Friday Philosophy: By the pricking of my thumbs…

It has been a strange week.  Of course, it has been a strange lifetime, so maybe this past week’s strangeness may just be relative.

There is the economic bullshit, of course.  No matter what happens with that, I’m just assuming it is going to suck big green weenies.  That last time some economic policy crap actually benefited the people was when?  Does anyone have any recollection?

But maybe there are some good things to take away from that.  In hard times we sometimes need some of that.

The trouble is that even if we can find a smidgen of good being a comrade with the bad, there always seems to be more bad as a fellow traveler.

And then there is the fence turtle’s story.

There was this from Hunter:

But “what do you read” is something that I file under the other category of Questions To Ask Candidates. I call that other category, for the sake of simplicity, Questions A Clam Could Answer. There are the hard questions, and then there are the Questions A Clam Could Answer. Vertebrate questions, and bivalve questions. Questions that require a spinal cord to answer, and questions that do not.

And that followed this from Darksyde:

And while we’re on the subject, for our own Democratic Party, Christ Almighty man, do we have to stamp on your head Do Not Trust Republicans? Calling you spineless worms is an insult to intestinal flukes; there are entire invertebrate phyla whose larva learn to avoid pain quicker than you do.

If those two quotes don’t call for an image of a geoduck, I don’t know what does.  So herewith are born the Geoduck Awards for humor in the face of adversity.

Honorable mention goes to what I received through email.  It might have been a winner if I hadn’t actually heard it before.

While suturing a cut on the hand of a 75 year old rancher, who’s hand was caught in the gate while working cattle, the doctor struck up a conversation with the old man. Eventually the topic got around to Palin and her bid. The old rancher said, “Well, ya know, Palin is a ‘Post Turtle'”.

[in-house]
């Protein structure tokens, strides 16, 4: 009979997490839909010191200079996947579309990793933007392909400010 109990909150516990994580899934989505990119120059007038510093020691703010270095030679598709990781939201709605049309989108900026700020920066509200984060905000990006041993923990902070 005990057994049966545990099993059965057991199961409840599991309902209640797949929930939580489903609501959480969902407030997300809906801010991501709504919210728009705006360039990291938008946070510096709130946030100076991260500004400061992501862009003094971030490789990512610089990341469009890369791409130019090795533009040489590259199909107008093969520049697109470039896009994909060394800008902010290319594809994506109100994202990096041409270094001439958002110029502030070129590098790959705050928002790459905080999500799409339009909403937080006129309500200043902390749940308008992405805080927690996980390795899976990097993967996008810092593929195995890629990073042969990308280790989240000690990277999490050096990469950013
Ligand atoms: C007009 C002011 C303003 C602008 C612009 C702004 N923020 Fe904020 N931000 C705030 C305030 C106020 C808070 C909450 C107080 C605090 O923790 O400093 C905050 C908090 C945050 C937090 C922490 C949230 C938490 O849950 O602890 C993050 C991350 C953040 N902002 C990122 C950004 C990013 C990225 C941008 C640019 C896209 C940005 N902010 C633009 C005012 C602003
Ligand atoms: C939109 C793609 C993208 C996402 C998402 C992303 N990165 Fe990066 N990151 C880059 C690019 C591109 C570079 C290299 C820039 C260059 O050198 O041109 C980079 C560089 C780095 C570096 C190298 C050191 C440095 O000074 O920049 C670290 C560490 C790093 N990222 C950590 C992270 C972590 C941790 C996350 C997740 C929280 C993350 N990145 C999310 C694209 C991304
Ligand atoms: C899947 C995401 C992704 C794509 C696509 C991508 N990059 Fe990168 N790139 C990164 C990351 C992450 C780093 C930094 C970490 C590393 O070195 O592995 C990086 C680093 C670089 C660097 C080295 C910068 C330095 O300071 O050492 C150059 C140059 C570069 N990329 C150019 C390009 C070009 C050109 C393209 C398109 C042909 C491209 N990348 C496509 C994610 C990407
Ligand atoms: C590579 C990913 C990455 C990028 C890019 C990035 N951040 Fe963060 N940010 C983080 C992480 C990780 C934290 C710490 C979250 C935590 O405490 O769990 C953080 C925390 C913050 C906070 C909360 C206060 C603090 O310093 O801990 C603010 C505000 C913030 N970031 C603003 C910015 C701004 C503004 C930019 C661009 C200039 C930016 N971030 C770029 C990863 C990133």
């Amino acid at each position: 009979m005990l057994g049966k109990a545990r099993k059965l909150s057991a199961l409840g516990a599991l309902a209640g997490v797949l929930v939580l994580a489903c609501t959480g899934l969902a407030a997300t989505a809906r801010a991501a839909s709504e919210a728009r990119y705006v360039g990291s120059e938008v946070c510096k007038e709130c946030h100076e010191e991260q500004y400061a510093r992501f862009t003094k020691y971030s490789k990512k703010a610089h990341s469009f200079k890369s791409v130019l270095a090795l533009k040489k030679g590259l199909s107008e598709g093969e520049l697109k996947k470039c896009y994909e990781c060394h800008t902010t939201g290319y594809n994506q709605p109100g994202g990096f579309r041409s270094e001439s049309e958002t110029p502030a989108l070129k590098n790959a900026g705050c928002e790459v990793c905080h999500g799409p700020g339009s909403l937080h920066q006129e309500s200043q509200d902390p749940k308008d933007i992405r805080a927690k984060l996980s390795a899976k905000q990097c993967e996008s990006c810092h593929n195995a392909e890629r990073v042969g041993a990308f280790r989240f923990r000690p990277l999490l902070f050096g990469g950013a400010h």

Not being familiar with the term, the doctor asked him what a ‘post turtle’ was.

The old rancher said, “When you’re driving down a country road you come across a fence post with a turtle balanced on top, that’s a ‘post turtle”.

The old rancher saw the puzzled look on the doctor’s face so he continued to explain. “You know she didn’t get up there by herself, she doesn’t belong up there, and she doesn’t know what to do while she’s up there, and you just wonder what kind of idiot put her up there to begin with”.


On the other hand, there is that which contains no portion of humor.  Maybe we also need an award for those events, to commemorate the horror which they invoke.  Maybe there can be a Banana Slug Award for outrageously bad behavior.  Except maybe outrageously bad might not be a strict enough classification to reduce the candidates.  Maybe we can come up with some better label.

Maybe we need an example to think about.  Here’s one that happened 19.6 miles from the house I grew up in…about 41 minutes down the Pacific Highway (US 99W) from Lake Oswego, OR, in a sleepy burg called, with all due reverence for blandness, Newburg.  When I grew up and we traveled there to play their high school in sports, Newburg was known as the dry city with the tavern at either end.  But it was “gonna be wet just as soon as enough of people out at the old folks home died,” according to the people I played those sports against.

Newburg is, and has been for some time, the home of George Fox University (well, it was a college until it merged with Western Evangelical Seminary on January 1, 2000).  One might think that a bit strange, what with George Fox being a famous Quaker and all and Quakers in general not being terribly evangelical, but part of the Evangelical Church grew out of the United Brethren, also historically a peace church, so maybe there’s a fit.  The seminary inhabits the sliver of Portland that keeps the peace between Lake Oswego and (what was when I went to school, our arch rival) Tigard.  And these Quakers seem to have an exceptionally virulently evangelical bent…to the point where only 5% of the students are Quakers.  According to their website, the student body represents 50 different denominations, the largest of which is Baptist.